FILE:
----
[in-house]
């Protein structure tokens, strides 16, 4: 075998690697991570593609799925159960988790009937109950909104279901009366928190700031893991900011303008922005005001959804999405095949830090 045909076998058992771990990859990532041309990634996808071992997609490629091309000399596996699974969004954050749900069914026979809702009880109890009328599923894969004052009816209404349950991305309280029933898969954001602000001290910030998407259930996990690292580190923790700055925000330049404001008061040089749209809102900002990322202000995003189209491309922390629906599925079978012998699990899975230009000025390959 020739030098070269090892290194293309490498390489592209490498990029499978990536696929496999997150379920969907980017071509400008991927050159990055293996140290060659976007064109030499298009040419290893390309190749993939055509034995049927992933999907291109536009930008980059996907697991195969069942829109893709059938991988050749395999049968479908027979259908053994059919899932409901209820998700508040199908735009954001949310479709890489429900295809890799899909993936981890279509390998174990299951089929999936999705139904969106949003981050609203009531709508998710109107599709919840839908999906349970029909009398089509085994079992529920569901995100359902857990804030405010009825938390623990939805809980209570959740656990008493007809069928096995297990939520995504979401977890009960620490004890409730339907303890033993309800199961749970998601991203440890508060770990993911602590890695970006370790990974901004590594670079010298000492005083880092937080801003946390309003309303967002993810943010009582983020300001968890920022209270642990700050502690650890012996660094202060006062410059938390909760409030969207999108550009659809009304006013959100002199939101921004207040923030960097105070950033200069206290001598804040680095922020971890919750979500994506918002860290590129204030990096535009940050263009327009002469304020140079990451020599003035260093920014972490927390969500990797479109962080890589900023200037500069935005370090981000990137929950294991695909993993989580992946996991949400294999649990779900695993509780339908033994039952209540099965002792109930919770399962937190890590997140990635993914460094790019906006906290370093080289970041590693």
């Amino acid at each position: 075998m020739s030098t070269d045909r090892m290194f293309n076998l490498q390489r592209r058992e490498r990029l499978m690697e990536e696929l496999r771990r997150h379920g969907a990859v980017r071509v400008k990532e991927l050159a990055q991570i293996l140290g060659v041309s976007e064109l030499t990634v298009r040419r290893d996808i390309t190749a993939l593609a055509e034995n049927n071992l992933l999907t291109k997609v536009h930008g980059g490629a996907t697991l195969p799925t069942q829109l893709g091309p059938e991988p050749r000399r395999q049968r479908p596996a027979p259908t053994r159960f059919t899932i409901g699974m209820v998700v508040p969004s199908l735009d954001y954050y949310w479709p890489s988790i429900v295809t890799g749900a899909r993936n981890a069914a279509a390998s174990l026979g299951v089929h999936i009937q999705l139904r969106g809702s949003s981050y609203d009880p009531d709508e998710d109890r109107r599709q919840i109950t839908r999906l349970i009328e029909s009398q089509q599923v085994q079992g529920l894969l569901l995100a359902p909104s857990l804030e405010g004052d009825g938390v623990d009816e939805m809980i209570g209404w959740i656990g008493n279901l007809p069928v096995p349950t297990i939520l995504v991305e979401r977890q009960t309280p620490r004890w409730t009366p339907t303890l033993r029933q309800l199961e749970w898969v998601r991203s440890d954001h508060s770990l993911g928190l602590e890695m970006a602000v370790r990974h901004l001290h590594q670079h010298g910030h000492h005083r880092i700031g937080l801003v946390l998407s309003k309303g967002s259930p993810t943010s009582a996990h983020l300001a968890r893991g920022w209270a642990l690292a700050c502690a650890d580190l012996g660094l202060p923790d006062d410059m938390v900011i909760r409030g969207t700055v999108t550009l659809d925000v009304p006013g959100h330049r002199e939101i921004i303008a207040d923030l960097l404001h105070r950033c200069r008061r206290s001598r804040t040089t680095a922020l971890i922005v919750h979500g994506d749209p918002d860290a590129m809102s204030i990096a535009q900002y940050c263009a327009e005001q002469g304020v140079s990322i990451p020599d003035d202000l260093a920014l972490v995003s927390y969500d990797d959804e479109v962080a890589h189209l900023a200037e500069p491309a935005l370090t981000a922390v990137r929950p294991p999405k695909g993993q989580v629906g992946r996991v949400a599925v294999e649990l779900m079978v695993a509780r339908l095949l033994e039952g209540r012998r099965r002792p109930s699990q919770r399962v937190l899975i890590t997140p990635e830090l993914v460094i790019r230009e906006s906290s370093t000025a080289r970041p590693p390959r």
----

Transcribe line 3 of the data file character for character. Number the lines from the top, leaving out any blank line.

């Amino acid at each position: 075998m020739s030098t070269d045909r090892m290194f293309n076998l490498q390489r592209r058992e490498r990029l499978m690697e990536e696929l496999r771990r997150h379920g969907a990859v980017r071509v400008k990532e991927l050159a990055q991570i293996l140290g060659v041309s976007e064109l030499t990634v298009r040419r290893d996808i390309t190749a993939l593609a055509e034995n049927n071992l992933l999907t291109k997609v536009h930008g980059g490629a996907t697991l195969p799925t069942q829109l893709g091309p059938e991988p050749r000399r395999q049968r479908p596996a027979p259908t053994r159960f059919t899932i409901g699974m209820v998700v508040p969004s199908l735009d954001y954050y949310w479709p890489s988790i429900v295809t890799g749900a899909r993936n981890a069914a279509a390998s174990l026979g299951v089929h999936i009937q999705l139904r969106g809702s949003s981050y609203d009880p009531d709508e998710d109890r109107r599709q919840i109950t839908r999906l349970i009328e029909s009398q089509q599923v085994q079992g529920l894969l569901l995100a359902p909104s857990l804030e405010g004052d009825g938390v623990d009816e939805m809980i209570g209404w959740i656990g008493n279901l007809p069928v096995p349950t297990i939520l995504v991305e979401r977890q009960t309280p620490r004890w409730t009366p339907t303890l033993r029933q309800l199961e749970w898969v998601r991203s440890d954001h508060s770990l993911g928190l602590e890695m970006a602000v370790r990974h901004l001290h590594q670079h010298g910030h000492h005083r880092i700031g937080l801003v946390l998407s309003k309303g967002s259930p993810t943010s009582a996990h983020l300001a968890r893991g920022w209270a642990l690292a700050c502690a650890d580190l012996g660094l202060p923790d006062d410059m938390v900011i909760r409030g969207t700055v999108t550009l659809d925000v009304p006013g959100h330049r002199e939101i921004i303008a207040d923030l960097l404001h105070r950033c200069r008061r206290s001598r804040t040089t680095a922020l971890i922005v919750h979500g994506d749209p918002d860290a590129m809102s204030i990096a535009q900002y940050c263009a327009e005001q002469g304020v140079s990322i990451p020599d003035d202000l260093a920014l972490v995003s927390y969500d990797d959804e479109v962080a890589h189209l900023a200037e500069p491309a935005l370090t981000a922390v990137r929950p294991p999405k695909g993993q989580v629906g992946r996991v949400a599925v294999e649990l779900m079978v695993a509780r339908l095949l033994e039952g209540r012998r099965r002792p109930s699990q919770r399962v937190l899975i890590t997140p990635e830090l993914v460094i790019r230009e906006s906290s370093t000025a080289r970041p590693p390959r």